The next session was on plagiarism:

Clancy Ratliff gave a very engaging and entertaining presentation of plagiarism in the blogosphere. She presented anecdotes on bloggers having been plagiarized – the most hilarious ones having been her own (that is, her writing/blog being plagiarized, not her as plagiarist!). Her interest ultimately turned to copyscape an online service that helps authors detect whether or not their material has been copied (or quoted) elsewhere on the web. Clancy argued that ethically Copyscape is different than turnitin because with copyscape the author is actually paying the service to “defend” (copyscape’s word choice) his or her written material, intellectual labor, etc; whereas with turnitin there is often (arguably) coercion of students involved, turnitin makes money on these student texts, the students don’t see any of that money etc. Clancy would like to do a larger and more careful analysis of copyscape. She also pointed out that institutional views of plagiarism extend into the blogosphere (she had rather clear examples illustrating this, which can be found in her posting on her presentation).

Next was Rebecca Moore Howard who continued her work in looking at the rhetoric used to describe plagiarism and plagiarists. For this presentation she focused specifically on the rhetoric (specifically tropes/metaphors) used to describe plagiarism as it happens in the blogosphere (and compared it, at times, to the metaphors used for print plagiarism). She wondered, in approaching the project, whether or not people online are thinking differently about plagiarism. Apparently the answer is not really. Howard showed examples of blogs discussing the topic of plagiarism in terms of policing, crime, “assumed guilt,” cases, vampirism (yes, one site actually describes plagiarists as textual vampires, sucking blood and life), hunting (in which case the teacher/reader was the “hunter”, thereby making the student “prey”…and what happens in this scenario, Howard, asked…), and the metaphor of wearing ones dirty/used underwear. A couple of the sites she described treated plagiarism as crime that needs a team of investigators to investigate it (here she gave credit to a research assistant who made the connection to CSI culture). She pointed out the way that this discourse creates on online environment of vigilante culture.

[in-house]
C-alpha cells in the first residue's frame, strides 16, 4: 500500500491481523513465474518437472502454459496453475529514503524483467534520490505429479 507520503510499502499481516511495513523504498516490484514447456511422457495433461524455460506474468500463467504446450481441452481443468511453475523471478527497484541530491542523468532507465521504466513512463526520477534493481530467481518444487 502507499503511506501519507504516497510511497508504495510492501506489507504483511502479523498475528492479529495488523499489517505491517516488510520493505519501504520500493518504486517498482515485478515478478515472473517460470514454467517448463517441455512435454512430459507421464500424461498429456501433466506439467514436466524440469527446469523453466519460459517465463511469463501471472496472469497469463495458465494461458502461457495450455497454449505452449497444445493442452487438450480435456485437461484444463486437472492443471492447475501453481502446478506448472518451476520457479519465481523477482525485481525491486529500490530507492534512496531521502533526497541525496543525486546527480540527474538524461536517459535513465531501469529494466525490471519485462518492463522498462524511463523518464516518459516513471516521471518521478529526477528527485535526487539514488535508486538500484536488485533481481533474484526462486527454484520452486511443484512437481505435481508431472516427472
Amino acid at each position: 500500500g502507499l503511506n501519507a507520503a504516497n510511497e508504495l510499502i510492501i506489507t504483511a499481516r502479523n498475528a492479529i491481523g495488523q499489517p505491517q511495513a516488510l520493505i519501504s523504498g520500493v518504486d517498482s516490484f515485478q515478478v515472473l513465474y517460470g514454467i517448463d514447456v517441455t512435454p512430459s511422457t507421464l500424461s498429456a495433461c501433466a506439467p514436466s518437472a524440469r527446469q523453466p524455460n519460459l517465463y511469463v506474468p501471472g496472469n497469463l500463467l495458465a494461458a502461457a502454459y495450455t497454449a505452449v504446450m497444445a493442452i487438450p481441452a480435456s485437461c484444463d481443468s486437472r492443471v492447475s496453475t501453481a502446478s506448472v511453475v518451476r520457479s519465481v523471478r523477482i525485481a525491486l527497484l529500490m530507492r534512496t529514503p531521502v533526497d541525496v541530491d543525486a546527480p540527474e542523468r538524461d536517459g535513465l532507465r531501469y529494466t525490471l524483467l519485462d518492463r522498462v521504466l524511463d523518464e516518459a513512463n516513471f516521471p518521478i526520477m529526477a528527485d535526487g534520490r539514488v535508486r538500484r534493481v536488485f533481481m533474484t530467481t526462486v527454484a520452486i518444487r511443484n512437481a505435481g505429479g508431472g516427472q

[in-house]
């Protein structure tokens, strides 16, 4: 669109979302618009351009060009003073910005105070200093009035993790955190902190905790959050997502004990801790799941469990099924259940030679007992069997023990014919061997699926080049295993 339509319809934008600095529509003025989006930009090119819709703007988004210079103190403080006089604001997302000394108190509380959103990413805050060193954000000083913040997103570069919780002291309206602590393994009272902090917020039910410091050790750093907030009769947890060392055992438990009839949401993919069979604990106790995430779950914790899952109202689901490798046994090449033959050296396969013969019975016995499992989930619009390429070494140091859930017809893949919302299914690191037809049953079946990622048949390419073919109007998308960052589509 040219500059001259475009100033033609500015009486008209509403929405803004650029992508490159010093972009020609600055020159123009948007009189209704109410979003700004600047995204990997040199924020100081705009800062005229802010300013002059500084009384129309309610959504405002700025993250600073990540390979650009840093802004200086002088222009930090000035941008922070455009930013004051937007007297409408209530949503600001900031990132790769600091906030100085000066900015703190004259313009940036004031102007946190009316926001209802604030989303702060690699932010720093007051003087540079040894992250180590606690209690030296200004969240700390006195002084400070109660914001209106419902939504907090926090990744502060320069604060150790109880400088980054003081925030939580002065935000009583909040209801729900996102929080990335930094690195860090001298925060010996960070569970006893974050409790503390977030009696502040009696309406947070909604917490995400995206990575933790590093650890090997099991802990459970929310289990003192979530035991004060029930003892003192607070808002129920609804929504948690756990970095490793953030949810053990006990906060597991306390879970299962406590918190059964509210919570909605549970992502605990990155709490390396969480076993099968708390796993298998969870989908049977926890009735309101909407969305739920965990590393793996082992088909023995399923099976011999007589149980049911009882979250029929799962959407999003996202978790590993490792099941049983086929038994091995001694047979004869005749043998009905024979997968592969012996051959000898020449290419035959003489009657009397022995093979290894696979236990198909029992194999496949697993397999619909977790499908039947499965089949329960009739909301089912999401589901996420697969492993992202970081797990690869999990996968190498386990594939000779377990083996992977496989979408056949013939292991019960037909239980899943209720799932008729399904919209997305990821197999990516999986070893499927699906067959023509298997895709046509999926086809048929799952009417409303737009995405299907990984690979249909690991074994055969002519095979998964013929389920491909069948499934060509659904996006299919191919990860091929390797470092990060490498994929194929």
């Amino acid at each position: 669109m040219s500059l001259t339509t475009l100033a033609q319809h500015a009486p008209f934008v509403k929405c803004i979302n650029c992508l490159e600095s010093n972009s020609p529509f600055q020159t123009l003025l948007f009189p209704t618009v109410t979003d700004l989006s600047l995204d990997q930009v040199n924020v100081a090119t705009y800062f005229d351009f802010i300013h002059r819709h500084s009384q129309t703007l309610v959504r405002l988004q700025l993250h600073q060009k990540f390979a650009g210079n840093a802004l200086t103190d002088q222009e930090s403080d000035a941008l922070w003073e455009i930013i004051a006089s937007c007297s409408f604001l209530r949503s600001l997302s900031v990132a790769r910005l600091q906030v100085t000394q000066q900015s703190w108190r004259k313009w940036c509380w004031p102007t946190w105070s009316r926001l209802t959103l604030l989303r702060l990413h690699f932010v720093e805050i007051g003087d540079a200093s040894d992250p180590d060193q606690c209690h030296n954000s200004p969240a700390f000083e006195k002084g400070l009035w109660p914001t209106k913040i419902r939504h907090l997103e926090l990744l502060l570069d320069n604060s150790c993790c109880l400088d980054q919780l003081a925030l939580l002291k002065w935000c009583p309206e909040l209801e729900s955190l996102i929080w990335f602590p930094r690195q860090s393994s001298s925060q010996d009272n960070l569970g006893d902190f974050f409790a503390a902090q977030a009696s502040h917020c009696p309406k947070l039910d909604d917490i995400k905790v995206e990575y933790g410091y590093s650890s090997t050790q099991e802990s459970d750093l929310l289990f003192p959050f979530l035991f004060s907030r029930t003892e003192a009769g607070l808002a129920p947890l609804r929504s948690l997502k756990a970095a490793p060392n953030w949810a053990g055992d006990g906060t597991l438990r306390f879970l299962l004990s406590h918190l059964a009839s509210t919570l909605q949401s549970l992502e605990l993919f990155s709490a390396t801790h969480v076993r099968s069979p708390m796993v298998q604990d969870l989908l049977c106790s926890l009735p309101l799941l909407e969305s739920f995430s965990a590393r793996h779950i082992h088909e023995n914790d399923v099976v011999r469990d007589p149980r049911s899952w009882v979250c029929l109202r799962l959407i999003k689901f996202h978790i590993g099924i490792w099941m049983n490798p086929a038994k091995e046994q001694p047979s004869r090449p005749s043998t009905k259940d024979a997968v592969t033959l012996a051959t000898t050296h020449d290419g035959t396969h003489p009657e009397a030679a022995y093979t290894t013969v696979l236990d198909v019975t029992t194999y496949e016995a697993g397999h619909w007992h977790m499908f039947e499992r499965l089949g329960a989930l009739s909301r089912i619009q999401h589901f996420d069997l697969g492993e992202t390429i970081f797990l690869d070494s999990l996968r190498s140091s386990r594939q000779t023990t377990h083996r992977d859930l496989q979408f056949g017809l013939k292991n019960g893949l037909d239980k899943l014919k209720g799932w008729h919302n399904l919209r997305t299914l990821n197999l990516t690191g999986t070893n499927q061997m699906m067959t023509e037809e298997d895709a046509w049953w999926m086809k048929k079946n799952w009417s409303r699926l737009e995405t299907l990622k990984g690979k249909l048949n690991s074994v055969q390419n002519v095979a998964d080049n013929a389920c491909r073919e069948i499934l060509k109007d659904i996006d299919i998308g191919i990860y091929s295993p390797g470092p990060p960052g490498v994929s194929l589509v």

One of the sessions I most looked forward to was on the global economy and class identity. The presenters were Min Zhan Lu, Tom Fox, and Joseph Harris with Bruce Horner as respondent.

Lu made the argument that given the globalizing of the free market we need to rethink class, and in doing so we need to rethink the way(s) in which we respond to our students’ careerist desires. In redefining class, Lu focused on class as bodily interaction and class as a matter of space. She noted that for those holding power territorial markers matter less and less; that class division has become the unequal distribution of extraterritorial mobility. She suggested approaching matters of class from simultaneously a local and global perspective and designing a pedagogy that enables students to acquire the specialized skills of the “new” global perspective. One route she described was a writing project that focuses on the tension between the socially constructed desire to chase supra-mobility and the more localized work sites of those who are bound by family and other factors. This writing project could detail the role of the globe trotter as depicted by mass media and ask questions of our (students) own globe trotting (or not) desires and tendencies.

Tom Fox gave a lively and impassioned presentation on the evils of textbook companies and subsequently textbook adoption (as made by committees, districts, policy makers etc). He informed us with alarm, “Companies huger than my imagination own education.” He drew the lines between arms fairs, textbook companies, education (including professional development). His suggestions: work in organized groups to empower teachers; continue to engage in a Rhetorical War of Positions on textbook adoption. He ended, “Corporate reform of education is coming to your campus soon.” (If it hasn’t already).